Whit’s End: The Genie-god


The Gospel of Jesus Christ is both simple and complicated; small and HUGE!  And because of this it is sometimes perfectly understood and other times grossly misunderstood.

I snagged this photo not too long ago.  The picture is of a little girl kneeling at her bedside, hands folded and praying.  The verse is Matthew 7.7, Ask and it will be given to you.  It’s a VERY popular verse on placards, posters, and pictures (as you can see).  This particular picture is absolutely adorable.  As a new father of a baby girl, I hope that one day my daughter will be able to do as this little one is doing.  But look at the picture closer.  It could be taken by some (especially non-Christians) as our theology on prayer.  My concern is that this picture could lead some to see God as a Cosmic Santa Claus who grants requests, rather than a Creating/Redeeming/Loving Father who listens to his children and seeks to be in relationship with them.  Hear me out…

As a father, I want my daughter to understand prayer as best as possible.  I’m going to TRY to teach Laney that prayer is relational, that she can tell God anything, ask God anything, complain to God about anything, and thank God for everything.  The point?  I want her to learn how to be with God, not just ask him for things.  The Matthew 7.7 verse above needs context.  Lots of context.

I love this.  Psalm 34.1, I will bless the LORD at all times; his praise shall continually be in my mouth.  This verse doesn’t need as much context.  It shows the gratitude of the Psalmist and the commitment to pray and praise God constantly.  In other words, the God-thing is working for this guy.  The Hebrew word for bless here means “to kneel down; give thanks.”  Rather than teach others that God will grant your wish if you rub his Bible-lamp, we might be better off helping them understand that God is here for us, relationally; that we can go to him anytime (all the time), and that continually being with him is the key to actually experiencing God in his greater fullness.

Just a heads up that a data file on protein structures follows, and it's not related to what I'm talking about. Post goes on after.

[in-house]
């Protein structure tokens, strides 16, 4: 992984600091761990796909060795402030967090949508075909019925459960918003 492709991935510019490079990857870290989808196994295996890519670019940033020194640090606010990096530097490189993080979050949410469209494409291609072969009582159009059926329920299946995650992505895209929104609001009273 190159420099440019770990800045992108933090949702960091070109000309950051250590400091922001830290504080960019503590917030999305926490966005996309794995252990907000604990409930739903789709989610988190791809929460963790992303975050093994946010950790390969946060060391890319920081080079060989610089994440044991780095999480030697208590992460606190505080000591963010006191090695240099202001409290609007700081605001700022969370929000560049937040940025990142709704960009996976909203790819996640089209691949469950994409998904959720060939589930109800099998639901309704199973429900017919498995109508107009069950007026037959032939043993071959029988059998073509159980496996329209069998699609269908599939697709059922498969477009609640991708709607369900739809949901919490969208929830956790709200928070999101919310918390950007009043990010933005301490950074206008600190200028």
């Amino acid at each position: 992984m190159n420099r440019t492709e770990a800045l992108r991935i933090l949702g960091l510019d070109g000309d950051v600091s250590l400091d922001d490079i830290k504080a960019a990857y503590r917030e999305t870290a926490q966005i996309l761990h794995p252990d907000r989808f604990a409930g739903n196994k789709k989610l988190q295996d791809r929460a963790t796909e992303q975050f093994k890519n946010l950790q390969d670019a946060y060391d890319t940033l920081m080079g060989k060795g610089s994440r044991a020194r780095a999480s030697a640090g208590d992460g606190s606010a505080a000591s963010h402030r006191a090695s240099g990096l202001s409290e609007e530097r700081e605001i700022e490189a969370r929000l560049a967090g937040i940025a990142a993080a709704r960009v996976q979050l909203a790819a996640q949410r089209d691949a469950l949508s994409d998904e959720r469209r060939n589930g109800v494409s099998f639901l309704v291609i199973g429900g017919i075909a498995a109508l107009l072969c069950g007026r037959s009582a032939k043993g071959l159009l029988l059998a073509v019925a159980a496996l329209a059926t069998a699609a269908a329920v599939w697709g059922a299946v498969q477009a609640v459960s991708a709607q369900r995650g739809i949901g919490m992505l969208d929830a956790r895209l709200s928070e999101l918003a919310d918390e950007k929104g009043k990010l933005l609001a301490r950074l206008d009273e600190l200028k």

I once had the privilege of taking a class with Eugene Peterson while in seminary.  I asked him, “What’s the greatest misconception in the Church today?”  He paused, looked at me with a squint and said, “That prayer is a consumer act.”  Peterson was afraid that the Church (and probably those looking onto the Church) believes prayer boils down to getting what you ask for from God.  If only we could see prayer as special time, intimate time, holy time.  Imagine what would happen in our own earthly relationships if we saw each other that way; if we saw each other as something more than someone who can do something for me.  Prayer isn’t consumption.  Prayer is relationship.  It is listening and talking, being and doing.

Will this cute picture above and its verse inspire people to pray or pray more?  Of course it will.  But guard people (and yourself) from seeing prayer as a quarter in a Divine Vending Machine.  Know that to experience God is to kneel at all times (whether on bended-knee or in your heart).  Let his praise be in your mouth always.  Like Paul said in 1 Thessalonians 5, pray without ceasing.  

Have a blessed weekend.

Rev. Whit R. Martin
Pastor, New Liberty United Methodist Church

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